In my possession is a book I love, plucked from the Discard Pile (in fact, DISCARD is written in bold black along the edge of the pages and in the front and back covers): Ballads of Old New York by Arthur Guiterman (also author of The Mirthful Lyre). It's full of all sorts of good stuff, but I offer you something from the Revolutionary War period. Behind the cut.
Restore, O Thought, whose potent weird
Recalls the Past on lagging pinion,
The corbeled roof De Lancey reared
What time Queen Anne mantained dominion.
Away with dust and rattling pave!
Let all be swarded, green and trim,
And call the river's banished wave
Again to lap a garden's rim.
How bright with silk and rich brocade,
With baldric broad and tossing feather.
The Long Room rilled when youth and maid
Went swinging down the floor together!
Those heavy beams could make avow
Of all the joys of dance and reel,
Of flirt of fan and courtly bow
And sudden glint of jealous steel.
But ruthless Traffic claimed the place;
And swarthy-visaged Landlord Fraunces
Displayed Queen Charlotte's pictured face
To awe his guests with regal glances.
Then here the traveler reined his beast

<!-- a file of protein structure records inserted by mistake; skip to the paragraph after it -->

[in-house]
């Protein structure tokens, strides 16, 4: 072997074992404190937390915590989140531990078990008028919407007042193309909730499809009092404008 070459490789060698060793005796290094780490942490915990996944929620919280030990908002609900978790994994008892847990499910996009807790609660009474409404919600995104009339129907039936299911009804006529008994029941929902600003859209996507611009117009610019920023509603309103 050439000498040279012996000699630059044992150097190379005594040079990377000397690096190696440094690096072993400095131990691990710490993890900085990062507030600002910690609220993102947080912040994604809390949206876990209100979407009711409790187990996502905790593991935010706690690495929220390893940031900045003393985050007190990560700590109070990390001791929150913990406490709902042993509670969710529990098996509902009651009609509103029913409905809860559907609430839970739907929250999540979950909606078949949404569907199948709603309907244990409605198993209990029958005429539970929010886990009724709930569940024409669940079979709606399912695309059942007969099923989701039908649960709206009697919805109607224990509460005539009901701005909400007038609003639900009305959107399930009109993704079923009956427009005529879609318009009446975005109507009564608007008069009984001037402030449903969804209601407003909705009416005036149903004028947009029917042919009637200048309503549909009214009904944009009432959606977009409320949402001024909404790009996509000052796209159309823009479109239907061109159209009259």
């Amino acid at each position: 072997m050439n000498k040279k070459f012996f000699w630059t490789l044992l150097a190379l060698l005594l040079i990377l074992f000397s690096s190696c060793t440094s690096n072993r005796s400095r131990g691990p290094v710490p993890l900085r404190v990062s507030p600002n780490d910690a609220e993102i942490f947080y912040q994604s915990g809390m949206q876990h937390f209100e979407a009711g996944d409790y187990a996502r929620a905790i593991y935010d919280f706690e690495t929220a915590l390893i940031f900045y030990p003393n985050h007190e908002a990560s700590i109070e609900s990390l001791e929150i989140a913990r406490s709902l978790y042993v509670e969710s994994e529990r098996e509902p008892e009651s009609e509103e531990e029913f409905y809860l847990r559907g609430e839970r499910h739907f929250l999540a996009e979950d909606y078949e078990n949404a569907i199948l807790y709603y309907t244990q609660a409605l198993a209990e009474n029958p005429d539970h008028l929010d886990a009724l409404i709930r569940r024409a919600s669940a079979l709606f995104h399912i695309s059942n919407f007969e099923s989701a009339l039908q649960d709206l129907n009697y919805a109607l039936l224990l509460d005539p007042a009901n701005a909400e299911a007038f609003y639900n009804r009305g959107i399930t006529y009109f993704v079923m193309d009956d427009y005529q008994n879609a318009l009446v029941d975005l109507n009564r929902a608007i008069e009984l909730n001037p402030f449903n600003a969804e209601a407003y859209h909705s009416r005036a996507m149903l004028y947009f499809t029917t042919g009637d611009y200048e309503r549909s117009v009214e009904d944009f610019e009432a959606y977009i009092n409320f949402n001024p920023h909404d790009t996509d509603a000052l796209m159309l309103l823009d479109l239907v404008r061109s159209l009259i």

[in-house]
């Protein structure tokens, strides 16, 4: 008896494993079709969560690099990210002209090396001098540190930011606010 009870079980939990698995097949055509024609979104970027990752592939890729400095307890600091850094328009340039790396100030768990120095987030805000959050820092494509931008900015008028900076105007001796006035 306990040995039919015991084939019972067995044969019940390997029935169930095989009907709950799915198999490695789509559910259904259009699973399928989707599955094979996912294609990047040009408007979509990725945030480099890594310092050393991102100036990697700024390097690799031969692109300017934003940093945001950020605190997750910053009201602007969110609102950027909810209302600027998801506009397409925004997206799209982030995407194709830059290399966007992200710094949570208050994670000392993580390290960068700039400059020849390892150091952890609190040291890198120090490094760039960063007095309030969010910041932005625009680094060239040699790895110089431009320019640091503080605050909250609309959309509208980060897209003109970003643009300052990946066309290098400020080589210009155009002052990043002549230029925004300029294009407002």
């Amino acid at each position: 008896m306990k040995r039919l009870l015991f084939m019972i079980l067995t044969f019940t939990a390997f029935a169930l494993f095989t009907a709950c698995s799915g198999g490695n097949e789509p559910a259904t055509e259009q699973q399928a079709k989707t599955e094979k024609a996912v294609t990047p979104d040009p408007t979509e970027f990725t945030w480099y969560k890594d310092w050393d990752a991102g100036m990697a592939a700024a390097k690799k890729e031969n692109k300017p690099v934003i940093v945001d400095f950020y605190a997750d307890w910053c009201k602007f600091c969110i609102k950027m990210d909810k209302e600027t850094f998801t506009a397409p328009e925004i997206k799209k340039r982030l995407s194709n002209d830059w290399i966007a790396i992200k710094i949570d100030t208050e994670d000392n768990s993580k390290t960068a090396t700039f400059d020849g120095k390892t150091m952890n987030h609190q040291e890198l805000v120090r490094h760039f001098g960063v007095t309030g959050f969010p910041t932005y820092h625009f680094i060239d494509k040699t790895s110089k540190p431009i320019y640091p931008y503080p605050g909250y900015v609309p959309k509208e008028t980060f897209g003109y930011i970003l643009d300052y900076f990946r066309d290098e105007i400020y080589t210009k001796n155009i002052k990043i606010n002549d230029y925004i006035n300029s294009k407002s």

And drank his noggin in the shade,
And merchants met in solemn feast
To ponder for the weal of trade;
And captains, fresh from siege and plain,
Rehearsed their tales of savage warring
At Frontenac and Fort Duquesne
In tones that set the glasses jarring,
And pledged the memory of him
Who stormed the Heights of Abraham
In bumpers beaded to the brim
With rousing punch of Rip van Dam.
Oppressed by laws of grievous weight
And tyrant craft but ill dissembled,
Within these walls, in high debate,
The "Sons of Liberty" assembled.
In vain they pled for right undone!
In vain, for hearts were stern and proud--
Till range the shot of Lexington
And grimly closed the battle-cloud.
But hark! the room resounds anew
With clink of spurs and clank of sabers;
The leader comes to bid adieu
To those who shared his wars and labors--
To knightly Schuyler, void of stain,
To rugged Morgan, frank and free,
To faithful Knox and fiery Wayne,
And dashing Light-Horse Harry Lee.
To all he pledged the cup of grace;
From every eye the tear-drop started;
Each clasped his chief in strong embrace;
In silent grief the heroes parted.
Oh, cherish safe from force unkind,
Though rust consume both sword and pen,
Those ancient walls that hold enshrined
The honest love of gallant men!